Stanwyck give the performance we would expect of her but does not blow anyone away. William is equally satisfactory in his part, but the story is difficult to appreciate. It is impossible to unweave the crime oneself, and as the action rushes along, we conclude with one character confessing every detail of the convoluted crime. Ruth and Robert seem to be genuinely in love, an accomplishment for the actors, but that has nearly nothing to do with the story, which is essentially a crime mystery. Perhaps the plot would have been more compelling it had analysed the effect on the newlyweds of the investigation. The emotional trauma and rift it could cause would be more dramatic than a complex crime story.

  • The Secret Bride is set for 2 p.m. ET Dec. 13 on TCM.

Breakfast for Two


Breakfast for Two (1937)

     The romantic concept underlying Breakfast for Two is a novel one, and although not executed to the best extent, the idea of a woman who professionally attacks a man with the intent to win over his heart is a great one. This brief romantic comedy of little more than an hour in length plays more as a television show that did not have sufficient time to develop the romance between its characters.

     Herbert Marshall as Jonathan Blair is the careless owner of his family’s shipping business, which is on the verge of bankruptcy while the young man enjoys all the spoils of a wealthy bachelor’s life. We start the film with Jonathan waking after a raucous night to discover a young woman has spent the night in his room. This Valentine Ransome (Barbara Stanwyck) had brought the drunk home only to be trapped in his room by the large dog that growled at her every attempt to leave.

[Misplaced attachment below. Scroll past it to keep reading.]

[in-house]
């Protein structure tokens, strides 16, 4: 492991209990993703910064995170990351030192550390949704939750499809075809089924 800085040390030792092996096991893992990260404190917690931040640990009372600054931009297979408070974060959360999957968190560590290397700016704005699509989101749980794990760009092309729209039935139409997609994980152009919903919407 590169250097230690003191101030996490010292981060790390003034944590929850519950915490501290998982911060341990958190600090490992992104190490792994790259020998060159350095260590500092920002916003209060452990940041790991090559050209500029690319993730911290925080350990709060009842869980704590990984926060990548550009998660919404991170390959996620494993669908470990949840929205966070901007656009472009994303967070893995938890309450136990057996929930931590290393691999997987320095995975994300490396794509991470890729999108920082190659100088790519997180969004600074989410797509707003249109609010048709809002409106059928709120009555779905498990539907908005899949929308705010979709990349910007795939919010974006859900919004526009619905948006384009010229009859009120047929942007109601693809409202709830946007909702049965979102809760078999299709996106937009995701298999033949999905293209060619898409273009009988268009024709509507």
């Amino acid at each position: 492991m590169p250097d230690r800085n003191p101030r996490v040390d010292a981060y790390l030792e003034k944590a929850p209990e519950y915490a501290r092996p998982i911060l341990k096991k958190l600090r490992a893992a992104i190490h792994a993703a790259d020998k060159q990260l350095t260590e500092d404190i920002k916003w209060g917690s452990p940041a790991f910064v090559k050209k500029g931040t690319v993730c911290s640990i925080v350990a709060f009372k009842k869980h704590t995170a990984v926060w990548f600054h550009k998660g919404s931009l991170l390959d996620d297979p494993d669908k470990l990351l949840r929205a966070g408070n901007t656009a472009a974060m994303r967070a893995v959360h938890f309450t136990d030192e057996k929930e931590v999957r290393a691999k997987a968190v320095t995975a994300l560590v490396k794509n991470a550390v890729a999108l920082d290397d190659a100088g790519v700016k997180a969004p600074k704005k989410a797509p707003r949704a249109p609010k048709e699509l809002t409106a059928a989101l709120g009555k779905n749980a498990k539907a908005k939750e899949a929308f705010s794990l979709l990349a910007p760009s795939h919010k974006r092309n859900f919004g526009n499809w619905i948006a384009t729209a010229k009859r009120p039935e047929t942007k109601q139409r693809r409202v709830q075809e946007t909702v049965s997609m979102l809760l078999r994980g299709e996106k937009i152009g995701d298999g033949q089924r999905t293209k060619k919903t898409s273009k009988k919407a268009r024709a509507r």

Jonathan is intrigued by the woman and sends her flowers after their breakfast for two is interrupted by the arrival of another young woman after the man’s heart, actress Carol Wallace (Glenda Farrell). Receiving the gift and hearing from her banker about Jonathan’s irresponsible handling of his company, the wealthy Val decides to stay in New York and declares she will make the man her husband. To do that, however, the smart girl starts buying up stock to the Blair company until she is a majority shareholder. Jonathan is outraged to see the business leave the family’s hands and all the more so that this woman is the one to do it.